Kim Jong-un’s Sister Reportedly Promoted Back Into Politburo Amid Behind-the-Scenes Intrigue
11:24 GMT 19.12.2021 (Updated: 14:03 GMT 19.12.2021)
© AP Photo / Loung Thai LinhNorth Korean leader Kim Jong-un's sister Kim Yo Jong holds a bouquet of flowers during a welcoming ceremony at the Presidential Palace, Friday, March 1, 2019, in Hanoi, Vietnam
© AP Photo / Loung Thai Linh
Kim Yo-jong began gaining international attention after her historic visit to South Korea as Kim Jong-un’s personal envoy during the 2018 Winter Olympics in Pyeongchang. She has since been regularly spotted accompanying her brother at major events, including his meetings with South Korean President Moon Jae-in and US President Donald Trump.
Kim Yo-jong appears to have been promoted back into the Politburo – the highest decision-making body of the ruling Korean Workers Party – just several months after losing the post at a party congress.
Kim was mentioned on Saturday in a report by the official Korean Central News Agency on a national memorial service marking the tenth anniversary of the death of Kim Jong-il, her and Kim Jong-un’s father.
According to the report, Kim appeared at the ceremony on the platform alongside Korean Workers Party chairman Kim Jong-un, as well as other full and alternate (non-voting) members of the Politburo, the Central Committee and the Supreme People’s Assembly. She was listed among “senior officials of the Party and government” at the event and seen in a video broadcast by North Korean television standing sixth from Kim’s left.
South Korean news agency Yonhap took Kim Yo-jong’s mention alongside other members of the Politburo as an indication that she has been promoted back into the body, either as a full or alternate member.
Kim Yo-jong has a seat in the State Affairs Commission, the body with de facto responsibility for supervising the cabinet, and is a vice department director in the Central Committee – the apparatus making decisions for the party between congresses and nominally responsible for electing the Politburo.
Kim’s position in the Politburo has been shrouded in a veil of intrigue, with the official serving as an alternate member of the powerful body between 2017 until 2019, and then again from 2020 to early 2021. At the 8th Congress of the Workers Party in January, Kim reportedly lost her seat in the Politburo and her position as first vice-chairwoman of the Central Committee.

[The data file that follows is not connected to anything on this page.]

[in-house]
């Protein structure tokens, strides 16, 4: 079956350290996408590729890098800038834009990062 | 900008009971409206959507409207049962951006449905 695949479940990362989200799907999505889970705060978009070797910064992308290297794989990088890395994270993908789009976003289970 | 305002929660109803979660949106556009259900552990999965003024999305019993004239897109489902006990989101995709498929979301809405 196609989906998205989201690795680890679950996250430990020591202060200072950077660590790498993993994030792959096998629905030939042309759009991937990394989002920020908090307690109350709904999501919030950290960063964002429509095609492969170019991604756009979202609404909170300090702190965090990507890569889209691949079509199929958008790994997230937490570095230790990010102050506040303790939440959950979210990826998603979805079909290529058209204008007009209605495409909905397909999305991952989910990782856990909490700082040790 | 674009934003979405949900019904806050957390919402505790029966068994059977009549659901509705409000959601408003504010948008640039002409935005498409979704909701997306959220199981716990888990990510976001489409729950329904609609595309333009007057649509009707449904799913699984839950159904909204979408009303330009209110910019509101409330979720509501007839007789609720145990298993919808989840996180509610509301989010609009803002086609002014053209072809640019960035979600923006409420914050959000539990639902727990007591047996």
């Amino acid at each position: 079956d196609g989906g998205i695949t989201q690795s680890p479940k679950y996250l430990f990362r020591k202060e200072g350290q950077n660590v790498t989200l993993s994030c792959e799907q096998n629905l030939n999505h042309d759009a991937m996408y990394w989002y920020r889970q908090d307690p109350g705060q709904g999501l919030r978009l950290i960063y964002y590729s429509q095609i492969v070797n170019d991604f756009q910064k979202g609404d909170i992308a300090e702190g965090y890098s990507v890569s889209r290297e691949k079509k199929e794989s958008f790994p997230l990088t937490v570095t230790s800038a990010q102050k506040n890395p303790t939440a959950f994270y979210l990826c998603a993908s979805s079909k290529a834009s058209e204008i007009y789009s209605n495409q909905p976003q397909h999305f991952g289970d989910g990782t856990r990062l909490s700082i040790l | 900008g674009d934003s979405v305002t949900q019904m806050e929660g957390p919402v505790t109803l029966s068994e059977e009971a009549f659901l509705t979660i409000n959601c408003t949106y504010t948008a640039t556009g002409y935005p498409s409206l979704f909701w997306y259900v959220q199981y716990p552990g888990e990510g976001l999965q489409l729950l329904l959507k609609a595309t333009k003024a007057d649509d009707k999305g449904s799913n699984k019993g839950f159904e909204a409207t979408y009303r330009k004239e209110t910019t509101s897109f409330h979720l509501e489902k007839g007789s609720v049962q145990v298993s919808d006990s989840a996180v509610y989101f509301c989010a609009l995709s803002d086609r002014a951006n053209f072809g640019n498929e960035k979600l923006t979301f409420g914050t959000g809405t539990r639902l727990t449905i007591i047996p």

11 January 2021, 15:45 GMT
Kim Yo-jong’s bobbing and weaving within the corridors of power in North Korea has been subject to intense monitoring by South Korean and Western intelligence and media amid constant speculation that she may be her brother’s “de facto second-in-command” and potential successor, particularly amid the endless spate of rumours over Kim Jong-un’s health fueled by the South Korean tabloid press.
Kim burst onto the international scene in 2018, when she travelled to South Korea as a personal envoy to Kim Jong-un at the Winter Olympics in Pyeongchang. Sitting in the stands at the games together with South Korean President Moon Jae-in and US Vice President Mike Pence, US media reports at the time begrudgingly suggested that she had “outflanked” Pence and “stole much of the show” at the event.
29 October 2021, 01:08 GMT
In the years since, Kim Yo-jong regularly appeared alongside her brother in peace talks with Moon, and behind the scenes during Kim Jong-un’s historic negotiations with President Trump.
© AP Photo / Pyongyang Press Corps PoolSister of North Korean leader Kim Jong-un Kim Yo-jong during a meeting between the leader of the DPRK and the President of South Korea in Pyongyang
Sister of North Korean leader Kim Jong-un Kim Yo-jong during a meeting between the leader of the DPRK and the President of South Korea in Pyongyang
© AP Photo / Pyongyang Press Corps Pool
In recent months, Kim Yo-jong has made headlines with commentaries on North Korea’s defence policy, and Pyongyang’s relations with South Korea and the US. Not averse to making terse, biting statements, she accused South Korea of emulating the “gangster-like logic" of the US after Seoul expressed concerns about North Korea’s missile tests, and called activists sending propaganda balloons to the north “human scum.”
In June, she ruled out the Biden administration’s proposals for talks, hinting at the futility of talks for the sake of talks alone. In September, Kim hailed Seoul’s “admirable” proposal to formally end the Korean War, but said Seoul would first need to stop its “hostile policies” against Pyongyang, such as large-scale drills with the US and sending propaganda leaflets to the north.